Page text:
Miss. Supreme Court rejects faulty plea claim of death row inmate
Published 4:34 pm Friday, October 5, 2007
The Mississippi Supreme Court has rejected arguments from Thomas E. Loden Jr. that he relied on faulty advice from his attorney when he pleaded guilty to capital murder and was unexpectedly sentenced to death.
Loden had contended he didn’t know he gave up his right to appeal by pleading guilty to capital murder. Loden wanted a new trial.
Justice Michael Randolph, writing Thursday for the Supreme Court, said because Loden pleaded guilty to all charges, the validity of that plea can’t be appealed.
Loden had argued in May before the Supreme Court that it appeared from the court record that Loden’s attorney and the trial judge also believed Loden could appeal his guilty plea.
Randolph said there was no evidence of that.
Prosecutors said the court record showed Circuit Judge Thomas J. Gardner III repeatedly asked Loden whether he understood no appeal was available from a guilty plea and that every time Loden answered that he understood.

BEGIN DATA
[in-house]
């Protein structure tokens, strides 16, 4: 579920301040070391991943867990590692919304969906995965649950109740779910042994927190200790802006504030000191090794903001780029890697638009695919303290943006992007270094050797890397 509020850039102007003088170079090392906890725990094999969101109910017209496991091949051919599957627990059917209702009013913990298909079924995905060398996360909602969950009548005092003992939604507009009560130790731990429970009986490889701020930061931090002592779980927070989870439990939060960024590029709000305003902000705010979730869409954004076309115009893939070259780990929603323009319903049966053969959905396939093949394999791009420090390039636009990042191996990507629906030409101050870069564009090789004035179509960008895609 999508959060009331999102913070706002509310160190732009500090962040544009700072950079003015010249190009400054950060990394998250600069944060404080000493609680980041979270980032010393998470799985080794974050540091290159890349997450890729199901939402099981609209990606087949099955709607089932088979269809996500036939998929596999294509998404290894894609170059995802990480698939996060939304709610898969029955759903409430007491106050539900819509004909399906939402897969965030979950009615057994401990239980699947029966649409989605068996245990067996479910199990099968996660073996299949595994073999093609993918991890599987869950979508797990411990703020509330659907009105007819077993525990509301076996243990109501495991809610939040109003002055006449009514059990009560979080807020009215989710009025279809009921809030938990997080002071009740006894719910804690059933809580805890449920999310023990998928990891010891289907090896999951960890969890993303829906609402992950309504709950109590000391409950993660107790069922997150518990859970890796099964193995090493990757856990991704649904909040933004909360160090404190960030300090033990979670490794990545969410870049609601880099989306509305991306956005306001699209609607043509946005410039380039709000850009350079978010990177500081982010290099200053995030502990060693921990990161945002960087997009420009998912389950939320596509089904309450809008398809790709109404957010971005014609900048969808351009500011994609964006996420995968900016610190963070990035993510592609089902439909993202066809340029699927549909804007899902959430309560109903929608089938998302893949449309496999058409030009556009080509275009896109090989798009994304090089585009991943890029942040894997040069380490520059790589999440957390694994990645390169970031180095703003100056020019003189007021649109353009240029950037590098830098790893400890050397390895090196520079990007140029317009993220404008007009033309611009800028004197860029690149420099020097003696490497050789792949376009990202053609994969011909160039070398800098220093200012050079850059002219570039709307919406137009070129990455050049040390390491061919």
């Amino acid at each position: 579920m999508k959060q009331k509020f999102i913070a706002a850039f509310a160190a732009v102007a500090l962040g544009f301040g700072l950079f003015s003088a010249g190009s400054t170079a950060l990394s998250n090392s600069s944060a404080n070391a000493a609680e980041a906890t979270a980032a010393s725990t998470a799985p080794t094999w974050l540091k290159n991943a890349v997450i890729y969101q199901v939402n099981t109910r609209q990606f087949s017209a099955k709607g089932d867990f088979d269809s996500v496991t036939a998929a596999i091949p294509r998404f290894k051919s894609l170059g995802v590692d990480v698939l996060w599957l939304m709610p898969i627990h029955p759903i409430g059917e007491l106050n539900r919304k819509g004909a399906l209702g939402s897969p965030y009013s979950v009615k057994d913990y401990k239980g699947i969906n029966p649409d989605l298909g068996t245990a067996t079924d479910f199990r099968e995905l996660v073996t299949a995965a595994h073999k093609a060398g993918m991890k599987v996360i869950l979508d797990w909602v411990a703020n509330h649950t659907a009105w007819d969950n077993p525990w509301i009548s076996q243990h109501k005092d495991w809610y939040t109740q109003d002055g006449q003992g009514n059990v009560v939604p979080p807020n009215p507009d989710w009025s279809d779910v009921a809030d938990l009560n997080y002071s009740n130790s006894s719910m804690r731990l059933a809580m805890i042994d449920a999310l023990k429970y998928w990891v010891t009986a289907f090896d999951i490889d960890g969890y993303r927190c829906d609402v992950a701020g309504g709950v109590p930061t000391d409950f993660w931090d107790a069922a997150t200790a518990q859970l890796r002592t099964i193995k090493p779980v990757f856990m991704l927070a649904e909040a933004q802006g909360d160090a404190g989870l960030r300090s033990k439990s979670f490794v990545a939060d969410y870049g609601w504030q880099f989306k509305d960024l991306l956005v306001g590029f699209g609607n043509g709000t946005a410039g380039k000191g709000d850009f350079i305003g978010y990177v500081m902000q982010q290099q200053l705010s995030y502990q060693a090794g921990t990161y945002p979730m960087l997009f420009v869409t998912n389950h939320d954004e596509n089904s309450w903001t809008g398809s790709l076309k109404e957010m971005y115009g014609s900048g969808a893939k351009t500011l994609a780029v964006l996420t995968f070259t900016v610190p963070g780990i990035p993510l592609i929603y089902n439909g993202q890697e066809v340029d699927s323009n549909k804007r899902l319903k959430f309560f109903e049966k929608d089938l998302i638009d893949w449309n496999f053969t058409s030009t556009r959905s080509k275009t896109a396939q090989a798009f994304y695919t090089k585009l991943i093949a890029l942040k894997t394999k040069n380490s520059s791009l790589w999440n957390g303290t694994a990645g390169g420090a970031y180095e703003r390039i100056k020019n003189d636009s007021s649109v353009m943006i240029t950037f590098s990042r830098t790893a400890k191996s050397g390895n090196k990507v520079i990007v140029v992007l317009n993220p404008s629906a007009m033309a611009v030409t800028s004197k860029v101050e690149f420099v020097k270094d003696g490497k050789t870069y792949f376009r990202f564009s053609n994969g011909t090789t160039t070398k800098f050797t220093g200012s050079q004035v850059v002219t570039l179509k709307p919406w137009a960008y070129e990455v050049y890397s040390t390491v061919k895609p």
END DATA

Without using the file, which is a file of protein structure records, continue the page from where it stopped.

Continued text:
The Supreme Court also rejected Loden’s argument that his lawyer should have done a better job of advising him on the guilty plea.
Randolph said Loden acknowledged during questioning by the judge that his lawyer had explained everything to him, including the consequences of a guilty plea.
Loden, a former Marine recruiter, was sentenced to death in 2001 in Itawamba County for killing 16-year-old Leesa Gray. He was sentenced to 30 years on kidnapping and rape counts.
Gray disappeared June 22, 2000, while on her way home from work as a waitress at her family’s restaurant in the Dorsey community. She was found dead of strangulation the next day in Loden’s van, according to court documents.
Gray was last seen driving out of the restaurant parking lot. Relatives found her car hours later, her purse still inside, hazard lights flashing.